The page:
Thursday, April 13, 2006

Beautiful Life of the Easter Lily

Beautiful Life of the Easter Lily



Linda H. Yates*


Today millions of churches and homes across the United States and the world are graced with regal white Easter Lilies to symbolize the Resurrection. Often called the white-robed apostles of hope, the lovely trumpet-shaped flowers symbolize purity, virtue, innocence, hope and life--the spiritual essence of Easter.

Lilium longiflorian, Latin name for Easter Lily, is native to the Ryukyu Islands of southern Japan. Their journey to the altars and homes of Christian people, exactly on schedule for varying dates of Easter observances, is a long one.

Japan was the source for most of the bulbs coming to the U.S. before 1941. When the Japanese attacked Pearl Harbor in 1941, Japan lost the American market.

Growers along the California-Oregon border began production and now harvest 95% of all bulbs for the potted Easter Lily trade, shipping more than 12 million each year to the U.S. and Canada. The bulbs are harvested in the fall and sent to commercial greenhouses where they are potted and forced to bloom in time for the Easter holiday. Since Easter falls on a different day each year, the first Sunday that follows the first full moon after the vernal equinox, conditions are carefully controlled in commercial greenhouses to force blooms with no margin for error.

From bulblet to mature blooming flower, Easter Lilies require from two to three years to grow and are handled as many as 40 times. It was so convenient and inexpensive to place one or two or dozens in homes and churches today that the hard and skilled labor of growing them may be overlooked. Tomorrow, they may be abandoned on doorsteps or in trash bins.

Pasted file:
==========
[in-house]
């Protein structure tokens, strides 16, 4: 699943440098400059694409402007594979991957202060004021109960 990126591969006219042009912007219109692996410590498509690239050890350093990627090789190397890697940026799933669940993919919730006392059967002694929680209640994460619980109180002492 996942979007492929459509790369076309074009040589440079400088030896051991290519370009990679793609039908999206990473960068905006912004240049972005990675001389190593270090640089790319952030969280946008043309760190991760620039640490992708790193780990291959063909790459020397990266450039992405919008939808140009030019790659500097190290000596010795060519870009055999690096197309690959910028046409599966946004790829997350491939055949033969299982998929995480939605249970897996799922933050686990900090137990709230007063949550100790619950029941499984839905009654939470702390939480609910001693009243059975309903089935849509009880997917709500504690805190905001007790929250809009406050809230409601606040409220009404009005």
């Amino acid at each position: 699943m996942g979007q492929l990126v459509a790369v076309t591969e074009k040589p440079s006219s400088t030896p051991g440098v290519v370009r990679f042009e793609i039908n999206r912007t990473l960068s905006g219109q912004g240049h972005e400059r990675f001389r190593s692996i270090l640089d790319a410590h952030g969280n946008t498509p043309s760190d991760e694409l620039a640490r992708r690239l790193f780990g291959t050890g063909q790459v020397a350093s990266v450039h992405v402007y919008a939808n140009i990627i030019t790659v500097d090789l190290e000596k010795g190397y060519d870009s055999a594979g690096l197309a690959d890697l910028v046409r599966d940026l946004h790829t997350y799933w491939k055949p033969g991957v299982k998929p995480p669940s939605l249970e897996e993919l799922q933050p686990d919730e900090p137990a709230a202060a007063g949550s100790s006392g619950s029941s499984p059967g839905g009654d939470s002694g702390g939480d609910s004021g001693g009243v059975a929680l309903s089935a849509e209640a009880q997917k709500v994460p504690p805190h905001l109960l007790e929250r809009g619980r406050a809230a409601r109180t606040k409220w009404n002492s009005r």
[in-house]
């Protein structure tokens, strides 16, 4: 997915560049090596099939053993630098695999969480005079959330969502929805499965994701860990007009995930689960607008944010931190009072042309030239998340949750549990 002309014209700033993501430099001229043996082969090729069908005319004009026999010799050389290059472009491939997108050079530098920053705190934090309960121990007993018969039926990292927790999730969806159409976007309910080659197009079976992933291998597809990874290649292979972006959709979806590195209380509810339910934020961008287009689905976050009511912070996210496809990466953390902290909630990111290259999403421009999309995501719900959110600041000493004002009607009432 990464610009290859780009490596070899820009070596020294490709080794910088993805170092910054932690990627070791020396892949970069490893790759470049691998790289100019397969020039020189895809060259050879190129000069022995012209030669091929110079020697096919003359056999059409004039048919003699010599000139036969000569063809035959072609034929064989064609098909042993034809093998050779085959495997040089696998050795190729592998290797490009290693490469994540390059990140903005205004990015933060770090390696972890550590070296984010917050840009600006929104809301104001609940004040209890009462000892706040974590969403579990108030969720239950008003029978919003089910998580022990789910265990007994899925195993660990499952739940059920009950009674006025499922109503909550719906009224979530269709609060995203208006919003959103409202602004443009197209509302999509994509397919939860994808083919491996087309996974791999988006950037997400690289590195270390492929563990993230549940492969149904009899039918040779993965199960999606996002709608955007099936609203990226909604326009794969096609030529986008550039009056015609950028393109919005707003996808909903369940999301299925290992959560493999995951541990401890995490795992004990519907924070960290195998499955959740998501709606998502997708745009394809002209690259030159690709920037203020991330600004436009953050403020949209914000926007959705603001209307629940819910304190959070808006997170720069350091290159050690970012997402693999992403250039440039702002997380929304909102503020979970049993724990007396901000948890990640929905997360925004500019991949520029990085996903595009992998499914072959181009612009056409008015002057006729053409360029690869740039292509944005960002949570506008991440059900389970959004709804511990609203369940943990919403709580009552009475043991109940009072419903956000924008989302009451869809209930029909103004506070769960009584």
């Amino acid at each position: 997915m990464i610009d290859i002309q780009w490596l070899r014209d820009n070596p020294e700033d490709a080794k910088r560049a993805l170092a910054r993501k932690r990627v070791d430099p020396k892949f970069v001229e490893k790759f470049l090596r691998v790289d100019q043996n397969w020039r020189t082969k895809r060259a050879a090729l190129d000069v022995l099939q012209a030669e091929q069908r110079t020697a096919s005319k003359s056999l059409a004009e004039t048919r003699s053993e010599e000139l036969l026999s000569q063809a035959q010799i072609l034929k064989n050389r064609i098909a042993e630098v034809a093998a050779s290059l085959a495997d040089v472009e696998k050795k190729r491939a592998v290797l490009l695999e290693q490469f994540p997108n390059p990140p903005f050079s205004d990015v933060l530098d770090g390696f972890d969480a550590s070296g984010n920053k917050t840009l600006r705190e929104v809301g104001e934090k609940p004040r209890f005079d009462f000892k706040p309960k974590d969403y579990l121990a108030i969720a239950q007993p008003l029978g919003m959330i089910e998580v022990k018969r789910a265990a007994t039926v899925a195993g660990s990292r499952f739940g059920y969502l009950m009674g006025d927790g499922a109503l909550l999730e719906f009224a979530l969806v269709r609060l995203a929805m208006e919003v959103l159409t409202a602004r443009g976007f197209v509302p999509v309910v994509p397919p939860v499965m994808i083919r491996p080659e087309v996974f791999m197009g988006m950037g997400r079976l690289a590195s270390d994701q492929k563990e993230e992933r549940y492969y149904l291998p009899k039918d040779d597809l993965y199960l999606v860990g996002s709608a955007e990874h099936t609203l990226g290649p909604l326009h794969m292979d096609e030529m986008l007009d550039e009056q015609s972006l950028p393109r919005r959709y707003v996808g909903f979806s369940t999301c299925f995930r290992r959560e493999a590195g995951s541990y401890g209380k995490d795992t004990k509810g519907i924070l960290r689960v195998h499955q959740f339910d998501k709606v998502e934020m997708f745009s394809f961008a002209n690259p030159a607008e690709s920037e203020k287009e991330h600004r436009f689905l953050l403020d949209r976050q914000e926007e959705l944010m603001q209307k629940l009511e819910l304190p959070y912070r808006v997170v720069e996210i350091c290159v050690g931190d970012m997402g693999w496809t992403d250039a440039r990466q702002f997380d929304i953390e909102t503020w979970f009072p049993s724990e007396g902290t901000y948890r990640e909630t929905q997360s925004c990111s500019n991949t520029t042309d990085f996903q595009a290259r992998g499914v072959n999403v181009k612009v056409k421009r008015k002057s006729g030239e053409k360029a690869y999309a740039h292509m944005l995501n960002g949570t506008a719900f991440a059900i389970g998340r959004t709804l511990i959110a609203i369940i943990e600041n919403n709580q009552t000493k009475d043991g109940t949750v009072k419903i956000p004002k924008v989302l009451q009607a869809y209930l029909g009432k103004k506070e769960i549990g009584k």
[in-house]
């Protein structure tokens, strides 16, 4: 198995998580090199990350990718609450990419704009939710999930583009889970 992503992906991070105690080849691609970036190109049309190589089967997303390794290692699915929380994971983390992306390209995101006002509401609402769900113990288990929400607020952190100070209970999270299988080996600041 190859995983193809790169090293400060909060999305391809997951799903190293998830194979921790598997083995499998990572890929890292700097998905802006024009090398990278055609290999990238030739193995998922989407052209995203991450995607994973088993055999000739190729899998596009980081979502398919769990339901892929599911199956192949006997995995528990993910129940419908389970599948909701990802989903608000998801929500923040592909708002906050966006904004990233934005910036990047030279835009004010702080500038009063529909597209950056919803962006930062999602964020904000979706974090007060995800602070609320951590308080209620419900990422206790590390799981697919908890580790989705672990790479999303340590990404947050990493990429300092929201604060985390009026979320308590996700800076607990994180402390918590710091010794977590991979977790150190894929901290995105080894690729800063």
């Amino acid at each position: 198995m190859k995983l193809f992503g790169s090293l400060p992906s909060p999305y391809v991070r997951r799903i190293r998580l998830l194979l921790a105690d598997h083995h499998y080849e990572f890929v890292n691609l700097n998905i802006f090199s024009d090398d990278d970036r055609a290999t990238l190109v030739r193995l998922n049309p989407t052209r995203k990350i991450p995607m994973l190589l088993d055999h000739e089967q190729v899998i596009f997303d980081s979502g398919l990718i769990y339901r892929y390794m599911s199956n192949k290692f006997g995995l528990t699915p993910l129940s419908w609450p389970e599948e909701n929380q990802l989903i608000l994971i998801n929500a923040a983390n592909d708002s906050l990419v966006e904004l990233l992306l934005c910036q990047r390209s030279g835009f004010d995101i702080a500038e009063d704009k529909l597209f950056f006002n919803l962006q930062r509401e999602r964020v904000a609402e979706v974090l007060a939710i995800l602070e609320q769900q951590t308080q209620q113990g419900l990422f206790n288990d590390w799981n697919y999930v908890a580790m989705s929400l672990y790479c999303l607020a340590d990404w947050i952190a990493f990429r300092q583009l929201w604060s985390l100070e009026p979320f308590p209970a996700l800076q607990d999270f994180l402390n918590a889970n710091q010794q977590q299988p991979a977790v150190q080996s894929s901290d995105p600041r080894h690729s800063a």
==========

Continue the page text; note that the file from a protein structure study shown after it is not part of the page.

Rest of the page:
Their beauty of form and symbolism deserves better. Your Easter Lily symbolizes life so let it continue to live. To keep them in your home, as the flower bulbs mature, remove the yellow anthers before the pollen drops on the white petals or on the furniture. As a flower withers, cut it off so you can better enjoy the fresher, newly-opened blooms. Remove any plastic wrapping around the pot that will hold water and cause the bulb to rot.

Easter Lilies are perennials and will grow in your garden as do other lilies. When all the flowers are spent, remove the plant from the pot and place it in a sunny spot outside. Plant the Easter Lily bulb three inches below ground level in rich organic matter, a mixture of soil, peat moss and compost. Water in well, leaving no air pockets. Slow release fertilizer may be added. Mulch well.

Easter Lilies naturally bloom in summer, probably June or July in Tallahassee. (In PA, they do very well planted in the garden after Easter is over... Thane) They emerge from winter dormancy in January or February. Given adequate water, sunshine and nourishment, they will add beauty, grace and tranquility to your garden next year and for years to come.

*Linda H. Yates is a Master Gardener volunteer with the University of Florida IFAS Extension in Leon County and a member of its Horticultural Advisory Committee.




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2 comments:

Anonymous said...

Thane,
Very nice, I learn something new everyday reading your blog. Your just an encyclopedia of information. (lol). Great post once again.... Tammy

Thane said...

PS to it... the one I transplanted this year is doing just fine! It's thriving next to the ones from previous years!